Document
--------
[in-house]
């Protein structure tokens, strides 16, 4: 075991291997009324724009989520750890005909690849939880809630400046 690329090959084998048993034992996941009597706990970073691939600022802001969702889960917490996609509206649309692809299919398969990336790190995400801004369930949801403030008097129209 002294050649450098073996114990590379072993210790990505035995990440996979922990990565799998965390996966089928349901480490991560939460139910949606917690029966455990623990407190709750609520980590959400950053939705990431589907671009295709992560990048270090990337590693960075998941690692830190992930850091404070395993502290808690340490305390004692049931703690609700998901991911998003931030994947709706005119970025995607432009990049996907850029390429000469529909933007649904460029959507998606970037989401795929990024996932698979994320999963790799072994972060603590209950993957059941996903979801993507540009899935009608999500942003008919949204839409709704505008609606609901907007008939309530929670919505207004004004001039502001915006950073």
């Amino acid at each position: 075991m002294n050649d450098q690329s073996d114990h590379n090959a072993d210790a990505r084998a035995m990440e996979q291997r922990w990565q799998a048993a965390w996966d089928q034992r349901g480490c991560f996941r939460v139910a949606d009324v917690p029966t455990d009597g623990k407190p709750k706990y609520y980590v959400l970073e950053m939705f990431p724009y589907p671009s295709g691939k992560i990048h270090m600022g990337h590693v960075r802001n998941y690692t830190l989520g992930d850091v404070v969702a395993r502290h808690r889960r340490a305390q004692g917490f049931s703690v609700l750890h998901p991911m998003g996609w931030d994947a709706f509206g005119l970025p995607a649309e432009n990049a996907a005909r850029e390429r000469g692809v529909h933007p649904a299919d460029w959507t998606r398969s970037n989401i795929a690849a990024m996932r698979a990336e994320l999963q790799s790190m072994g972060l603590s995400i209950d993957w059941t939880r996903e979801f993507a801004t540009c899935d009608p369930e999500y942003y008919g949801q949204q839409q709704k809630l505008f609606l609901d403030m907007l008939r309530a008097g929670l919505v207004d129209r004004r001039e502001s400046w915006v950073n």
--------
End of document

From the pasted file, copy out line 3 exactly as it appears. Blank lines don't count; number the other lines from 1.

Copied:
């Amino acid at each position: 075991m002294n050649d450098q690329s073996d114990h590379n090959a072993d210790a990505r084998a035995m990440e996979q291997r922990w990565q799998a048993a965390w996966d089928q034992r349901g480490c991560f996941r939460v139910a949606d009324v917690p029966t455990d009597g623990k407190p709750k706990y609520y980590v959400l970073e950053m939705f990431p724009y589907p671009s295709g691939k992560i990048h270090m600022g990337h590693v960075r802001n998941y690692t830190l989520g992930d850091v404070v969702a395993r502290h808690r889960r340490a305390q004692g917490f049931s703690v609700l750890h998901p991911m998003g996609w931030d994947a709706f509206g005119l970025p995607a649309e432009n990049a996907a005909r850029e390429r000469g692809v529909h933007p649904a299919d460029w959507t998606r398969s970037n989401i795929a690849a990024m996932r698979a990336e994320l999963q790799s790190m072994g972060l603590s995400i209950d993957w059941t939880r996903e979801f993507a801004t540009c899935d009608p369930e999500y942003y008919g949801q949204q839409q709704k809630l505008f609606l609901d403030m907007l008939r309530a008097g929670l919505v207004d129209r004004r001039e502001s400046w915006v950073n």